Signing In

Before working with Telegram’s API, you need to get your own API ID and hash:

  1. Login to your Telegram account with the phone number of the developer account to use.
  2. Click under API Development tools.
  3. A Create new application window will appear. Fill in your application details. There is no need to enter any URL, and only the first two fields (App title and Short name) can currently be changed later.
  4. Click on Create application at the end. Remember that your API hash is secret and Telegram won’t let you revoke it. Don’t post it anywhere!


This API ID and hash is the one used by your application, not your phone number. You can use this API ID and hash with any phone number or even for bot accounts.

Editing the Code

This is a little introduction for those new to Python programming in general.

We will write our code inside, so you can use any text editor that you like. To run the code, use python3 from the terminal.


Don’t call your script! Python will try to import the client from there and it will fail with an error such as “ImportError: cannot import name ‘TelegramClient’ …”.

Signing In

We can finally write some code to log into our account!

from telethon import TelegramClient

# Use your own values from
api_id = 12345
api_hash = '0123456789abcdef0123456789abcdef'

# The first parameter is the .session file name (absolute paths allowed)
with TelegramClient('anon', api_id, api_hash) as client:
    client.loop.run_until_complete(client.send_message('me', 'Hello, myself!'))

In the first line, we import the class name so we can create an instance of the client. Then, we define variables to store our API ID and hash conveniently.

At last, we create a new TelegramClient instance and call it client. We can now use the client variable for anything that we want, such as sending a message to ourselves.


Since Telethon is an asynchronous library, you need to await coroutine functions to have them run (or otherwise, run the loop until they are complete). In this tiny example, we don’t bother making an async def main().

See Mastering asyncio to find out more.

Using a with block is the preferred way to use the library. It will automatically start() the client, logging or signing up if necessary.

If the .session file already existed, it will not login again, so be aware of this if you move or rename the file!

Signing In as a Bot Account

You can also use Telethon for your bots (normal bot accounts, not users). You will still need an API ID and hash, but the process is very similar:

from telethon.sync import TelegramClient

api_id = 12345
api_hash = '0123456789abcdef0123456789abcdef'
bot_token = '12345:0123456789abcdef0123456789abcdef'

# We have to manually call "start" if we want an explicit bot token
bot = TelegramClient('bot', api_id, api_hash).start(bot_token=bot_token)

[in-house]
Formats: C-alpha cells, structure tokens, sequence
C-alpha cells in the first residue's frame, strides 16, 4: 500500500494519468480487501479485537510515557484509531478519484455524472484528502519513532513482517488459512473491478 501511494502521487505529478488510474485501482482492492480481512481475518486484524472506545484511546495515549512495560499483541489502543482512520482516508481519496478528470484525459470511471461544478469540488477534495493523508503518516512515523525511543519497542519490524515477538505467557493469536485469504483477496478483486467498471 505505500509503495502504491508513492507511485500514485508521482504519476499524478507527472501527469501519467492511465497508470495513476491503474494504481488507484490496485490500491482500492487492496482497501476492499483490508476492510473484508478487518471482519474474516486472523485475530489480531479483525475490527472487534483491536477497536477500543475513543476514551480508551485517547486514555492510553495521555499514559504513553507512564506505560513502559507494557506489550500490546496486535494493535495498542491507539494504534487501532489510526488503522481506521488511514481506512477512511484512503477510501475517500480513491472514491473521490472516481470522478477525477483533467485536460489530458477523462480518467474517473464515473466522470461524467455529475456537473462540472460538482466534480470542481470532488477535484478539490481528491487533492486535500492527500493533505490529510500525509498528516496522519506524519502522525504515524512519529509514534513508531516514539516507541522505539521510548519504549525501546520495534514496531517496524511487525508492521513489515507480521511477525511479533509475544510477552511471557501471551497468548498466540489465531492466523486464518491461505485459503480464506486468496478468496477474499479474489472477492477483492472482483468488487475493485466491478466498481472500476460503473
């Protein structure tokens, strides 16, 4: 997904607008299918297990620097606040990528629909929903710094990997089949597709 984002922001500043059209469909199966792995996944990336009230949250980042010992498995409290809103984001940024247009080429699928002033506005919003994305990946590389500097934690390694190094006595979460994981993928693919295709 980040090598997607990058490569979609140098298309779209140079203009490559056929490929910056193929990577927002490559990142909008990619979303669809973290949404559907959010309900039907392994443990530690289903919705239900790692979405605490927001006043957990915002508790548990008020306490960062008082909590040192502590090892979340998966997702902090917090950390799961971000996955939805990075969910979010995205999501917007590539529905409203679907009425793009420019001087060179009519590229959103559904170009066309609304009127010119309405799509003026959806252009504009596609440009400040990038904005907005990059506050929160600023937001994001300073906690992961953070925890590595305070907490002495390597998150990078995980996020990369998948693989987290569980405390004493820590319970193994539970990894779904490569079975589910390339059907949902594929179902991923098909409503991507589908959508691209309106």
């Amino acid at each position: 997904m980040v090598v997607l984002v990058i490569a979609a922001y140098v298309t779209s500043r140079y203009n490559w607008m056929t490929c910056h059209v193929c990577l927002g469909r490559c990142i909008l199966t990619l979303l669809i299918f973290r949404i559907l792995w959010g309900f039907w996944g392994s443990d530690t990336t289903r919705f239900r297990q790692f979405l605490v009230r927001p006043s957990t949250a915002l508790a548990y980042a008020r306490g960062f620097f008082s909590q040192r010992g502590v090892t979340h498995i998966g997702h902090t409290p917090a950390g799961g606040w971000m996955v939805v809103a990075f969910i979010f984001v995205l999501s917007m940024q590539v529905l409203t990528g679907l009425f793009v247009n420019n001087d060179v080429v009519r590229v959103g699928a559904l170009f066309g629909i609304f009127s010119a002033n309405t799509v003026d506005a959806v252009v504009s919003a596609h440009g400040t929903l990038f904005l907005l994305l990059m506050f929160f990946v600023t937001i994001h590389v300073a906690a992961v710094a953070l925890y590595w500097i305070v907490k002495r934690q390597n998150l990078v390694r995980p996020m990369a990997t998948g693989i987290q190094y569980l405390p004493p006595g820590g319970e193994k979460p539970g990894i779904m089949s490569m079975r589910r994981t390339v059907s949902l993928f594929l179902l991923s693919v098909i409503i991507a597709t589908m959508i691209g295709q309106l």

# But then we can use the client instance as usual
with bot:

To get a bot account, you need to talk with @BotFather.

Signing In behind a Proxy

If you need to use a proxy to access Telegram, you will need to either:

and then change

TelegramClient('anon', api_id, api_hash)


TelegramClient('anon', api_id, api_hash, proxy=("socks5", '', 4444))

(of course, replacing the protocol, IP and port with the protocol, IP and port of the proxy).

The proxy= argument should be a dict (or tuple, for backwards compatibility), consisting of parameters described in PySocks usage.

The allowed values for the argument proxy_type are:

  • For Python <= 3.5:
    • socks.SOCKS5 or 'socks5'
    • socks.SOCKS4 or 'socks4'
    • socks.HTTP or 'http'
  • For Python >= 3.6:
    • All of the above
    • python_socks.SOCKS5
    • python_socks.SOCKS4
    • python_socks.HTTP


proxy = {
    'proxy_type': 'socks5', # (mandatory) protocol to use (see above)
    'addr': '',      # (mandatory) proxy IP address
    'port': 5555,           # (mandatory) proxy port number
    'username': 'foo',      # (optional) username if the proxy requires auth
    'password': 'bar',      # (optional) password if the proxy requires auth
    'rdns': True            # (optional) whether to use remote or local resolve, default remote

For backwards compatibility with PySocks the following format is possible (but discouraged):

Using MTProto Proxies

MTProto Proxies are Telegram’s alternative to normal proxies, and work a bit differently. The following protocols are available:

  • ConnectionTcpMTProxyAbridged
  • ConnectionTcpMTProxyIntermediate
  • ConnectionTcpMTProxyRandomizedIntermediate (preferred)

For now, you need to manually specify these special connection modes if you want to use a MTProto Proxy. Your code would look like this:

from telethon import TelegramClient, connection
#   we need to change the connection ^^^^^^^^^^

client = TelegramClient(

    # Use one of the available connection modes.
    # Normally, this one works with most proxies.

    # Then, pass the proxy details as a tuple:
    #     (host name, port, proxy secret)
    # If the proxy has no secret, the secret must be:
    #     '00000000000000000000000000000000'
    proxy=('', 2002, 'secret')

In future updates, we may make it easier to use MTProto Proxies (such as avoiding the need to manually pass connection=).

In short, the same code above but without comments to make it clearer:

from telethon import TelegramClient, connection

client = TelegramClient(
    'anon', api_id, api_hash,
    proxy=('', 2002, 'secret')